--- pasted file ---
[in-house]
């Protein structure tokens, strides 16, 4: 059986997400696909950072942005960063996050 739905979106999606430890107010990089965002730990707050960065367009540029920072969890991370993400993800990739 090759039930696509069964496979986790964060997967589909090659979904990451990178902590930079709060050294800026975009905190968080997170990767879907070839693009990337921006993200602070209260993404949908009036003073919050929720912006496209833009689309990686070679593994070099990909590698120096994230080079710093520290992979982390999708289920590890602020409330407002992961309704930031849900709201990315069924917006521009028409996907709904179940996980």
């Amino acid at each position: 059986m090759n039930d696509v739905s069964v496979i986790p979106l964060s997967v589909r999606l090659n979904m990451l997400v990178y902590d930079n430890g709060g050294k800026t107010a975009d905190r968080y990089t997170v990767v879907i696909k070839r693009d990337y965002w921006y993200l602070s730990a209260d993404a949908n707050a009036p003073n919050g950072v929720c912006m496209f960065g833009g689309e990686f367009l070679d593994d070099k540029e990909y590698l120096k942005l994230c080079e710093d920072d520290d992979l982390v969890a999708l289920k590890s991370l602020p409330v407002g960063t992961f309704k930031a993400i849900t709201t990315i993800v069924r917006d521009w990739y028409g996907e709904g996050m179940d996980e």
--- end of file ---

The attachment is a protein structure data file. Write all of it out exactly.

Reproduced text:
[in-house]
């Protein structure tokens, strides 16, 4: 059986997400696909950072942005960063996050 739905979106999606430890107010990089965002730990707050960065367009540029920072969890991370993400993800990739 090759039930696509069964496979986790964060997967589909090659979904990451990178902590930079709060050294800026975009905190968080997170990767879907070839693009990337921006993200602070209260993404949908009036003073919050929720912006496209833009689309990686070679593994070099990909590698120096994230080079710093520290992979982390999708289920590890602020409330407002992961309704930031849900709201990315069924917006521009028409996907709904179940996980």
């Amino acid at each position: 059986m090759n039930d696509v739905s069964v496979i986790p979106l964060s997967v589909r999606l090659n979904m990451l997400v990178y902590d930079n430890g709060g050294k800026t107010a975009d905190r968080y990089t997170v990767v879907i696909k070839r693009d990337y965002w921006y993200l602070s730990a209260d993404a949908n707050a009036p003073n919050g950072v929720c912006m496209f960065g833009g689309e990686f367009l070679d593994d070099k540029e990909y590698l120096k942005l994230c080079e710093d920072d520290d992979l982390v969890a999708l289920k590890s991370l602020p409330v407002g960063t992961f309704k930031a993400i849900t709201t990315i993800v069924r917006d521009w990739y028409g996907e709904g996050m179940d996980e």